One of the carry-over interests I had before law school was my love for photography. I have a couple of lomography cameras, an analog SLR, and I exchanged my old DSLR for a new DSLR, the Canon EOS 600D.
There is always a discussion about what the better DSLR product is between Canon or Nikon, but I won't get into that, other than my Mom's been using Canon since forever, the after purchase service is really good, and I like the user-friendly interface.
What I do love about the 600D is its flip-out LCD monitor, which makes live view shooting a lot more convenient, especially during unexpected instances and with a swarm of other people, than having to literally find a spot to ensure that one gets a photo of the subject. This is actually the only reason I gave up my 500D, which almost has the same features. Most amateur DSLRs have the same features, some slightly updated than the other, and the feel of the body and the interface would be different, and one must personally acquaint oneself with the lingo before actually buying one.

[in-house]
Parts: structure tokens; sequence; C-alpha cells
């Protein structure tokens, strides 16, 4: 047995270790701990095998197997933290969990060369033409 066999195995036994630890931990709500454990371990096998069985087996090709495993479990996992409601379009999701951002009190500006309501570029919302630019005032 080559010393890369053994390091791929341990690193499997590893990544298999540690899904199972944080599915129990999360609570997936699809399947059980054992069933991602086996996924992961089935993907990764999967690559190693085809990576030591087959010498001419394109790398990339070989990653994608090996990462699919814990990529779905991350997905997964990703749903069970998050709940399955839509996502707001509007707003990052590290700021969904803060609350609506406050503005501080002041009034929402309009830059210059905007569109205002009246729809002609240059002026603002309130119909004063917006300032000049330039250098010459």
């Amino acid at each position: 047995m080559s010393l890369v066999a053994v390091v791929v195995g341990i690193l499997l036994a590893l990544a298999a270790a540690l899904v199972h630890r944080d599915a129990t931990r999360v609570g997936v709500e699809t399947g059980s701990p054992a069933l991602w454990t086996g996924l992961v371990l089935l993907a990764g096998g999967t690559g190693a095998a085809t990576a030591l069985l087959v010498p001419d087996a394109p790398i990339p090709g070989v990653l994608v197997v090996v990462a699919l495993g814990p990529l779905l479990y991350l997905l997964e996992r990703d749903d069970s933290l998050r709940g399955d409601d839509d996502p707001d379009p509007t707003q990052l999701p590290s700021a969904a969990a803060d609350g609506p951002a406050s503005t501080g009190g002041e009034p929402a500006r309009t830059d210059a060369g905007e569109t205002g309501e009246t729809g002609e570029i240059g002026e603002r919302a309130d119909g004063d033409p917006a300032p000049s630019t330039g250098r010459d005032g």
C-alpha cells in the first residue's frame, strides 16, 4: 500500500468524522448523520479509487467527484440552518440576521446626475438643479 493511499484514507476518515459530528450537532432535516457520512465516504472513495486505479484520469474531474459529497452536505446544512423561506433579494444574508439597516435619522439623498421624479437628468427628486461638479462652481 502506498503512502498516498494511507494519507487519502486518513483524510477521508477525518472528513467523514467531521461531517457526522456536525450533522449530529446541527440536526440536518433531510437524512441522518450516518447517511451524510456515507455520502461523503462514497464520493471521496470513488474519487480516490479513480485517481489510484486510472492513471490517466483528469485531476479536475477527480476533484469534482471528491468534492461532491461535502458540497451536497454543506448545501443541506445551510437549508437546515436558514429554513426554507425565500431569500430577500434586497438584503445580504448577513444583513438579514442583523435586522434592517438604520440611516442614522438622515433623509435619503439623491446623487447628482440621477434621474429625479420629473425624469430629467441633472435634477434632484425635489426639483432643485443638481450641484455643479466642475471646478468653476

Do I recommend it for busy professionals? It's quite costly, ranging from $530 to $650, so not really, unless one wants to really learn and perhaps make a moonlight career out of taking photos. The EOS 600D is almost an enthusiast's DSLR.
It's quite heavy and bulky too at 570 g. and 99.5 x 133 x 80 mm., which makes it inconvenient carry. However, the craze about DSLRs is the truly the quality of the photos. When you're busy and missing out on a lot of things, having stellar photographs during the very rare Holidays (and posting them on Facebook or Flick) is such happiness. With 18.7 MP, the quality of the images is superbly sharp, and with a sensitivity span of ISO 100 to 6400 (and an extension of up to 12,800!), images with ISO 1600 are just stunning.
The verdict: Get any DSLR with the highest mega-pixels that you can afford.
Photo from: Digitalslrphoto.com
Mary Rhauline Lambino, Entry No. 4